A man accused of masterminding the bombings of two American embassies in East Africa 10 years ago escaped a police raid early Sunday, a senior Kenyan policeman said.
The officer spoke on condition of anonymity because he could lose his job for making unauthorized statements to the press.
Fazul Abdullah Mohammed has a $5 million bounty on his head for allegedly planning the 1998 attacks on the U.S. embassies in Kenya and Tanzania that killed 225 people and injured more than 5,000.
Police said they discovered two of his passports and have arrested two men accused of aiding him in the Kenyan coastal town of Malindi.
Fazul was apparently in Kenya to seek treatment for a kidney complaint, the officer said.
Kenyan police spokesman Eric Kiraithe confirmed that the anti-terrorist unit had been conducting operations along the Kenyan coast but declined to comment further.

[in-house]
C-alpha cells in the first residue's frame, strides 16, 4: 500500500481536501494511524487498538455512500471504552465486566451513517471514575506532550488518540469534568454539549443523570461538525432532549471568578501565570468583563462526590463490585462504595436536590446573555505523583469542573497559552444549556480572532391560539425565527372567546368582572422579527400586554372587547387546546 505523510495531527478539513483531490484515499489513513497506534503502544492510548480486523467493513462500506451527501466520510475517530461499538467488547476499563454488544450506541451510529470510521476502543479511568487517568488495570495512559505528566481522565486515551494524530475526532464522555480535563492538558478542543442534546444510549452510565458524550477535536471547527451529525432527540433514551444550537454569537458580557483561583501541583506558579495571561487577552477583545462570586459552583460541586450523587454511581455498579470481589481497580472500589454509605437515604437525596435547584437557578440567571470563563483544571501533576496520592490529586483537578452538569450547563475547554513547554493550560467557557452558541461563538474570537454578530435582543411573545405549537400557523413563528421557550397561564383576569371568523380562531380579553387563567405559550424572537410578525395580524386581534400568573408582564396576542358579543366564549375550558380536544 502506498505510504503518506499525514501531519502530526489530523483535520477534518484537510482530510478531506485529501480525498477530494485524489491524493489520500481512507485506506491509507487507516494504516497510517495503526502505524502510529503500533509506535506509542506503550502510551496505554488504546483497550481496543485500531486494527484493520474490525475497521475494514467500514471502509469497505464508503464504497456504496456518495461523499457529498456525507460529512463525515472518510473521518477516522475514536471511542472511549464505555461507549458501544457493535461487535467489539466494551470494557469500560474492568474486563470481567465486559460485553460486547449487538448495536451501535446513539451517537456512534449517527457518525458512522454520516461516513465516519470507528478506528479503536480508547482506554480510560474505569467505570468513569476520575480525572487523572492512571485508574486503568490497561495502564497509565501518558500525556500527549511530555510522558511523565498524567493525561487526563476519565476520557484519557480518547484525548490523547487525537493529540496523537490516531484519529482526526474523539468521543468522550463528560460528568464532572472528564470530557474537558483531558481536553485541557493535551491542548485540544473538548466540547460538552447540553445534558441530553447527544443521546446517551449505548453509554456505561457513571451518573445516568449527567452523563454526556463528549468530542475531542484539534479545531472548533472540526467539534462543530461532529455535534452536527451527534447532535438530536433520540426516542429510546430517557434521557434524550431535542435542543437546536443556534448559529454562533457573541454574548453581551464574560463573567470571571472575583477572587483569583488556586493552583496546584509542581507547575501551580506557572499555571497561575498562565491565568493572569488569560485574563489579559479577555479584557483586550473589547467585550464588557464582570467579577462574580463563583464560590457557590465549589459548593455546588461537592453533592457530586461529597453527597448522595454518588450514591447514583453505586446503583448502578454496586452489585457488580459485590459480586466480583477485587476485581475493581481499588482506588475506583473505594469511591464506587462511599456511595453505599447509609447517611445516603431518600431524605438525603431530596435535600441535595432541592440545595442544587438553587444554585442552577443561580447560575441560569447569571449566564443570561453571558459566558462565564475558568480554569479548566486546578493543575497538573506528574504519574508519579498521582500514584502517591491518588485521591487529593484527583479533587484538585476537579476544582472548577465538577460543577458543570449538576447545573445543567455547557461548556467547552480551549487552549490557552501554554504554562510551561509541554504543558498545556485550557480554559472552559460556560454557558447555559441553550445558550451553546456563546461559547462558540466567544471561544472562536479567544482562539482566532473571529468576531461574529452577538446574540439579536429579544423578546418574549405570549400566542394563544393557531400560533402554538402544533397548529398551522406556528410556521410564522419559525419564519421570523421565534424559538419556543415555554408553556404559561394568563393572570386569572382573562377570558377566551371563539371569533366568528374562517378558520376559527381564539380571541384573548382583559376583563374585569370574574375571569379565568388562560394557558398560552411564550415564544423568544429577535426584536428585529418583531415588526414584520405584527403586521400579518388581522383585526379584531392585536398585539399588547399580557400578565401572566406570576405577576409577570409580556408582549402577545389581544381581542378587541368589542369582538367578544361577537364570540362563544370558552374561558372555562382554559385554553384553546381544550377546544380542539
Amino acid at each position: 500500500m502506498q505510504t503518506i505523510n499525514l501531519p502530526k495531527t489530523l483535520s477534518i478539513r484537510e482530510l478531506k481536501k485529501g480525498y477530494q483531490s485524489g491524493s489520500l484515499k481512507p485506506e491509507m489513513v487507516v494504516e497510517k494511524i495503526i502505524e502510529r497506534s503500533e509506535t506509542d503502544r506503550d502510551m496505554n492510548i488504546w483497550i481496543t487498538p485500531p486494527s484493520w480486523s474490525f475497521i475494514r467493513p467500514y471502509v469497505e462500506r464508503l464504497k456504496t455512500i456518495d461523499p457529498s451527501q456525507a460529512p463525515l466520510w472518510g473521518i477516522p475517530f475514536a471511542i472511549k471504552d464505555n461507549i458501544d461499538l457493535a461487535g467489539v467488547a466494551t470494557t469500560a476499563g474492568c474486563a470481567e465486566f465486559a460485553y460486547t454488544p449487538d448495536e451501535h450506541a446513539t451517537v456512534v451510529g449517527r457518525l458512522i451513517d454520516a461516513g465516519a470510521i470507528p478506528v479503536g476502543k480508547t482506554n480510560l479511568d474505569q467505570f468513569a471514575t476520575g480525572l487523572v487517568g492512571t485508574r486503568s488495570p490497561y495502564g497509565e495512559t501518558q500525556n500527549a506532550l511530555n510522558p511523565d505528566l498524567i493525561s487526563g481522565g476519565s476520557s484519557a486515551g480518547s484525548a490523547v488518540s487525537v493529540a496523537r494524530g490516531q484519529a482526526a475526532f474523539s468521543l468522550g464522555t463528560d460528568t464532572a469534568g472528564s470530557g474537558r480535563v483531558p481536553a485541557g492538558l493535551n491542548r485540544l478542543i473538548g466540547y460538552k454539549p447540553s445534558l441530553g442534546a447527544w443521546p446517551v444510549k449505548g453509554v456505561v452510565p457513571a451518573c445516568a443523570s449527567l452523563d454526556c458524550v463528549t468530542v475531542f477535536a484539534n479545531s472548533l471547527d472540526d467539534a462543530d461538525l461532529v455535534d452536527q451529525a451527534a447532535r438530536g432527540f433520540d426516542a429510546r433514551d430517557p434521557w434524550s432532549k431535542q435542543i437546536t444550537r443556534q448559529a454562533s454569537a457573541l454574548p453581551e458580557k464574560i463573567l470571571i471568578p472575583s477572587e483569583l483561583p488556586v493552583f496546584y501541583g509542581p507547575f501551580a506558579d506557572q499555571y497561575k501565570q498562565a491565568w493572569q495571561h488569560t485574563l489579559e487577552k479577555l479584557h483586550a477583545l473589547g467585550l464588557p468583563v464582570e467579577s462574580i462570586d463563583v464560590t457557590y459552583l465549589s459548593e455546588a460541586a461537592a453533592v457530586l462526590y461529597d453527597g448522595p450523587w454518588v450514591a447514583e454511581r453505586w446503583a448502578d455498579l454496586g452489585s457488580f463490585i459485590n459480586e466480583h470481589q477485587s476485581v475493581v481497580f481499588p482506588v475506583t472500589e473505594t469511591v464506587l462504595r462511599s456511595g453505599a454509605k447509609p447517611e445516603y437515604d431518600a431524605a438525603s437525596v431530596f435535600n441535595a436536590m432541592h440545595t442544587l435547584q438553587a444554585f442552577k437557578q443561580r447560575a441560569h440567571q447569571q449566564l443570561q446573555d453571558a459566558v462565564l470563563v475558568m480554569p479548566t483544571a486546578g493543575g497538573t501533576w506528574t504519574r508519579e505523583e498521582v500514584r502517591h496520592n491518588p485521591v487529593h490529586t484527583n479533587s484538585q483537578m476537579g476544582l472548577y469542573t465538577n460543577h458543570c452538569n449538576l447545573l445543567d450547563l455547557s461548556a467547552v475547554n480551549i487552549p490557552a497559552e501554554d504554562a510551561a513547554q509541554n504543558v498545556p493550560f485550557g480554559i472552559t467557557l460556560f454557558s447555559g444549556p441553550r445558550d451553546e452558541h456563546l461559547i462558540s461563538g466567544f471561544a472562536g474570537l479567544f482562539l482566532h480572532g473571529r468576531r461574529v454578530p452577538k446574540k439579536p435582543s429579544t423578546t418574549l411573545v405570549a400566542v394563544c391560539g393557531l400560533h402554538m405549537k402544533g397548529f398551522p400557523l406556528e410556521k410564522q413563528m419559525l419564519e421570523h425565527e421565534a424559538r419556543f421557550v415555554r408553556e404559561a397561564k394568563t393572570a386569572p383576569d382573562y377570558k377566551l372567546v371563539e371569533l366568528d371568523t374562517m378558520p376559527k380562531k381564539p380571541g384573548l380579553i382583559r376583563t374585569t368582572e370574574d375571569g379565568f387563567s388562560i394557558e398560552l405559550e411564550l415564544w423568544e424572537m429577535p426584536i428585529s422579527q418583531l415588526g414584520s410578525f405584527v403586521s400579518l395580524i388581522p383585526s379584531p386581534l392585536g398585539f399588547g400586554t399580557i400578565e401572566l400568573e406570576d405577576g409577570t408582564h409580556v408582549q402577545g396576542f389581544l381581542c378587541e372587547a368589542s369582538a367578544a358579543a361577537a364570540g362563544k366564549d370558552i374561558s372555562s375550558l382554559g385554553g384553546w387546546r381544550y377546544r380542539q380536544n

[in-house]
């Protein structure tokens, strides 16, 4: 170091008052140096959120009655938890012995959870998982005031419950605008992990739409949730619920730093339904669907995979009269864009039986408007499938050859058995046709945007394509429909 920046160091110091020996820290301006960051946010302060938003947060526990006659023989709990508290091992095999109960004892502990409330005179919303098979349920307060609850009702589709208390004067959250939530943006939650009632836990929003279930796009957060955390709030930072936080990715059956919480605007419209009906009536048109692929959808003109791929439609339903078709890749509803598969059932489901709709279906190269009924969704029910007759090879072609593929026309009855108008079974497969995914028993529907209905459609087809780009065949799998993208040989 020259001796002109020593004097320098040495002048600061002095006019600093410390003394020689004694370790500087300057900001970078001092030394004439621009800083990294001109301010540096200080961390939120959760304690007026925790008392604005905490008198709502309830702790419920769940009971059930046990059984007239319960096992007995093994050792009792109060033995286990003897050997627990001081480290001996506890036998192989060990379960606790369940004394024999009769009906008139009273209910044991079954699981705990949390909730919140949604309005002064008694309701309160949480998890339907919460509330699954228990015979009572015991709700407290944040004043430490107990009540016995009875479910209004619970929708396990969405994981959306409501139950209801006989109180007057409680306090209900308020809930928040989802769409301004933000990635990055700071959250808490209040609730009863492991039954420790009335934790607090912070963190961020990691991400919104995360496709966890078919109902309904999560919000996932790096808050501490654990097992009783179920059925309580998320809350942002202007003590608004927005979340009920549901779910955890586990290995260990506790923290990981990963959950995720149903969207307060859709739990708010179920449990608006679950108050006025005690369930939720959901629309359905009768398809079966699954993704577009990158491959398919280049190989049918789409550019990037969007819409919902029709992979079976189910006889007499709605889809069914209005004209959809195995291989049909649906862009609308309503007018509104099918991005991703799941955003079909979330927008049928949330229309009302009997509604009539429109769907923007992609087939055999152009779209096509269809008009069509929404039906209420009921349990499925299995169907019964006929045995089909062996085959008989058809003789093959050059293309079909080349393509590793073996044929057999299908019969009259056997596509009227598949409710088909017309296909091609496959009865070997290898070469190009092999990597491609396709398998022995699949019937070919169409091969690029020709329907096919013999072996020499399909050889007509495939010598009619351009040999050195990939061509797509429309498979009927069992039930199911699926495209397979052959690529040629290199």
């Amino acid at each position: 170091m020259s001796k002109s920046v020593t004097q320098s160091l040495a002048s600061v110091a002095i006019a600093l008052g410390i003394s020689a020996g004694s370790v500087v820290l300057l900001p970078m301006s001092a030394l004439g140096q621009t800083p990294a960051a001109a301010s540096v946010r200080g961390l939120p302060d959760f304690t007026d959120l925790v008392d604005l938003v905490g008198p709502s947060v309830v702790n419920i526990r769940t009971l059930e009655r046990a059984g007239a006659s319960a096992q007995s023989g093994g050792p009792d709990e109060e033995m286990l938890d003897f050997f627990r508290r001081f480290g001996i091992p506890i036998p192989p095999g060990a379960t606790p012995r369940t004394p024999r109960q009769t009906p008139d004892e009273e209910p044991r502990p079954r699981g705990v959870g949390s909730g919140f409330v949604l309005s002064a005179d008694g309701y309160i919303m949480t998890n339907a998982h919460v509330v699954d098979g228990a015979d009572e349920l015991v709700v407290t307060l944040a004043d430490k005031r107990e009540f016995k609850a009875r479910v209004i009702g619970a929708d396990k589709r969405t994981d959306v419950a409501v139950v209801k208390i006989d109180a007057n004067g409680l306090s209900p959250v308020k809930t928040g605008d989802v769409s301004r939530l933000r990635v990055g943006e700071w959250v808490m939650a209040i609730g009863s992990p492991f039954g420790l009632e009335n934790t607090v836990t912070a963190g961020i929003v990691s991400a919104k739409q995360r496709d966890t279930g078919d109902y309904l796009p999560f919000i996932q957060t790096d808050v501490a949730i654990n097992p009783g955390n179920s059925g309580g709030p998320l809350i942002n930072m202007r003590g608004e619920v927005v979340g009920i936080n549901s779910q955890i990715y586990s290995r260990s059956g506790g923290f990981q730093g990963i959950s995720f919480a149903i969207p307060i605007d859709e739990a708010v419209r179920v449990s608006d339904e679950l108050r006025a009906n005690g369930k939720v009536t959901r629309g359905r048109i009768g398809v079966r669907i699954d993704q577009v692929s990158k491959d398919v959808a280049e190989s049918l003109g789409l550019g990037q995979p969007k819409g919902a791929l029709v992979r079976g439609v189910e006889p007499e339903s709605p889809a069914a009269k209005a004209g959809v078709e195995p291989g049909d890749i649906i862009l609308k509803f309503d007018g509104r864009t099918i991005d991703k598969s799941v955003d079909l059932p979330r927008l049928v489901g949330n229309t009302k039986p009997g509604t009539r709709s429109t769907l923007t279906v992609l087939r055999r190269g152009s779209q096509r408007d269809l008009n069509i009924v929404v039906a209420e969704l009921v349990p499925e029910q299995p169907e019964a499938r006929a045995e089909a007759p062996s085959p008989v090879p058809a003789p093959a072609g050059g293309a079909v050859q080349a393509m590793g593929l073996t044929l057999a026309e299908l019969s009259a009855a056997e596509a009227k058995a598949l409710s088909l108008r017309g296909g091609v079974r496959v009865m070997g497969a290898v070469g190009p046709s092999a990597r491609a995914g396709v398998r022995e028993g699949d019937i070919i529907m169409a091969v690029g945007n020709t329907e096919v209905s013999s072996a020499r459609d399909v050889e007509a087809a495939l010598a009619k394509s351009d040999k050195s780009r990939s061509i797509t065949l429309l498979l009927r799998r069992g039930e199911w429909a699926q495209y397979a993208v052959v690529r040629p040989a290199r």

The 32-year-old suspected member of al-Qaida is originally from the Comoros Islands, in the Indian Ocean, off the coast of Africa. He is also suspected of planning the nearly simultaneous car bombing of an Israeli-owned hotel, which claimed 13 lives, and a failed attempt to shoot down an Israeli airliner in Kenya in 2002.
Fazul joined al-Qaida in Afghanistan and trained there with Osama bin Laden before becoming a teacher at a religious school in northern Kenya in the mid-1990s. He was captured by Kenyan police in 2002 for credit card fraud, but escaped after a day and fled to war-ravaged Somalia where authorities believe he has been hiding ever since.